The University of Oregon Community Planning Workshop found that Lane County residents spend
about $1.17 billion on food annually. For every percentage point increase in the amount
of local food purchased, $11.7 million would remain in Lane County. Expanding the
local food market would help to support local farmers and contribute to
preserving farmland in the region.
Most agricultural land in the McKenzie Watershed is located in close proximity
to the river. Numerous U.S. Geological Survey studies show that pesticides and nutrients occur
more frequently, and at higher concentrations, at monitoring sites located in agricultural areas.
Agricultural pollutants increase water treatment costs and pose a risk to public health.
EWEB, however, recognizes that farms are a critically important resource in the watershed. They:
- Produce food and other important products
- Provide a livelihood for farmers
- Are a preferred land use to subdivisions and other development adjacent to the river
EWEB has developed or participates in several initiatives designed to help farms to become more
economically viable so that the land continues to be used
for this purpose, rather than being sold off for development.
The programs listed below are designed to
encourage farmers to reduce chemical use where possible,
as pesticides and fertilizers can run off of the land and into the river during rain events.
EWEB's drinking water treatment plant, like most other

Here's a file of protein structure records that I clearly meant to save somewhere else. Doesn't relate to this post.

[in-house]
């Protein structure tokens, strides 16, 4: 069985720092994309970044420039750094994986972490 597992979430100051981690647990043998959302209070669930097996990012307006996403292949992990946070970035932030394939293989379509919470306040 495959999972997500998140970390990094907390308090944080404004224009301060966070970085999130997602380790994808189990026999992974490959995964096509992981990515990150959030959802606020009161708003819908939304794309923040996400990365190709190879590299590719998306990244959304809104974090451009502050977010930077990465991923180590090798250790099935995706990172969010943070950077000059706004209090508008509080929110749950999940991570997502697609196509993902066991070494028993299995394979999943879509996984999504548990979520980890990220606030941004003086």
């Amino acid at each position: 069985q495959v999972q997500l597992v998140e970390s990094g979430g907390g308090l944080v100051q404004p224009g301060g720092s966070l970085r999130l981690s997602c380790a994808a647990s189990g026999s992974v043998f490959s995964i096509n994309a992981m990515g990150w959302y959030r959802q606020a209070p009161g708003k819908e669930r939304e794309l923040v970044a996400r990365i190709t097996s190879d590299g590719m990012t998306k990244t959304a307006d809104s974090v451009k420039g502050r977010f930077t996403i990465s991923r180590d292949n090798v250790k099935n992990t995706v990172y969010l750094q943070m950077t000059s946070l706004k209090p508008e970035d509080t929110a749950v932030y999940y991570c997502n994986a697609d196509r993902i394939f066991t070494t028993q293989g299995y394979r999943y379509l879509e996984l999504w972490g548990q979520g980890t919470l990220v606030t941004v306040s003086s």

conventional facilities, was not designed to treat for these types of chemicals.
The Healthy Farms Clean Water program offers farmers opportunities ranging from free
soil sampling to free agricultural chemical disposal.
EWEB is a primary partner in the Berggren Demonstration Farm. This unique project
helps showcase agricultural techniques that use fewer chemicals, serves as a resource for
farmers wishing to experiment with new techniques, and provides educational opportunities for
both farmers and students.
EWEB is a founding sponsor of the Local Food Connection, an annual food networking event
held at Lane Community College. The purpose of the event is for producers, buyers and distributors
to network and share ideas related to local food production.
EWEB and other agencies in 2006 received a grant to collect unwanted or obsolete
chemicals being stored on farms and other agricultural property in the McKenzie River and Middle
Fork Willamette watersheds.
More recently, EWEB has assisted McKenzie farmers through the Healthy Farms Clean Water program and made free disposal options
available in partnership with Lane County Waste Management.
Additionally, EWEB, Springfield Utility Board, Lane County Waste Management and Oregon State University Extension Service
held a "last chance" chemical collection event in early spring 2012 to give farmers throughout Lane County one more opportunity
to dispose of unwanted/unused chemicals. Another 27,000 pounds of chemicals were
Email us for more information, or call Nancy Toth at 541-685-7438 or
Karl Morgenstern at 541-685-7365.